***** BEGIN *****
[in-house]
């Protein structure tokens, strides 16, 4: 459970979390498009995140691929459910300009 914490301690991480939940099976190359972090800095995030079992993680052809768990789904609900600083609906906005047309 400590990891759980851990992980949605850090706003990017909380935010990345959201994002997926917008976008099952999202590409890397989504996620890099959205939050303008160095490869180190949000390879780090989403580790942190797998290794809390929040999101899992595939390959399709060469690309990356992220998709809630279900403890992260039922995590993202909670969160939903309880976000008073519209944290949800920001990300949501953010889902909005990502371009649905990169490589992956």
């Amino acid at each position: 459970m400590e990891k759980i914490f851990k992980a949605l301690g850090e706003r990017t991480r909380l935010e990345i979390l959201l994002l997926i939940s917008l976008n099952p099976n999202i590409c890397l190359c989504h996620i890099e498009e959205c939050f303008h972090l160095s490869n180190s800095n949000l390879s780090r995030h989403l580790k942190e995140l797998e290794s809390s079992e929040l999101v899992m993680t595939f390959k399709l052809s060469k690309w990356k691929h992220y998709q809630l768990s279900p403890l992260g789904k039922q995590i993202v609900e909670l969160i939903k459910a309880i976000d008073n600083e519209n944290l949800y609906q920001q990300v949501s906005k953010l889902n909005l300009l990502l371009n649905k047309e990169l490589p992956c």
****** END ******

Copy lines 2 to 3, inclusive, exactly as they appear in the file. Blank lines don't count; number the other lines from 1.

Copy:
């Protein structure tokens, strides 16, 4: 459970979390498009995140691929459910300009 914490301690991480939940099976190359972090800095995030079992993680052809768990789904609900600083609906906005047309 400590990891759980851990992980949605850090706003990017909380935010990345959201994002997926917008976008099952999202590409890397989504996620890099959205939050303008160095490869180190949000390879780090989403580790942190797998290794809390929040999101899992595939390959399709060469690309990356992220998709809630279900403890992260039922995590993202909670969160939903309880976000008073519209944290949800920001990300949501953010889902909005990502371009649905990169490589992956």
């Amino acid at each position: 459970m400590e990891k759980i914490f851990k992980a949605l301690g850090e706003r990017t991480r909380l935010e990345i979390l959201l994002l997926i939940s917008l976008n099952p099976n999202i590409c890397l190359c989504h996620i890099e498009e959205c939050f303008h972090l160095s490869n180190s800095n949000l390879s780090r995030h989403l580790k942190e995140l797998e290794s809390s079992e929040l999101v899992m993680t595939f390959k399709l052809s060469k690309w990356k691929h992220y998709q809630l768990s279900p403890l992260g789904k039922q995590i993202v609900e909670l969160i939903k459910a309880i976000d008073n600083e519209n944290l949800y609906q920001q990300v949501s906005k953010l889902n909005l300009l990502l371009n649905k047309e990169l490589p992956c």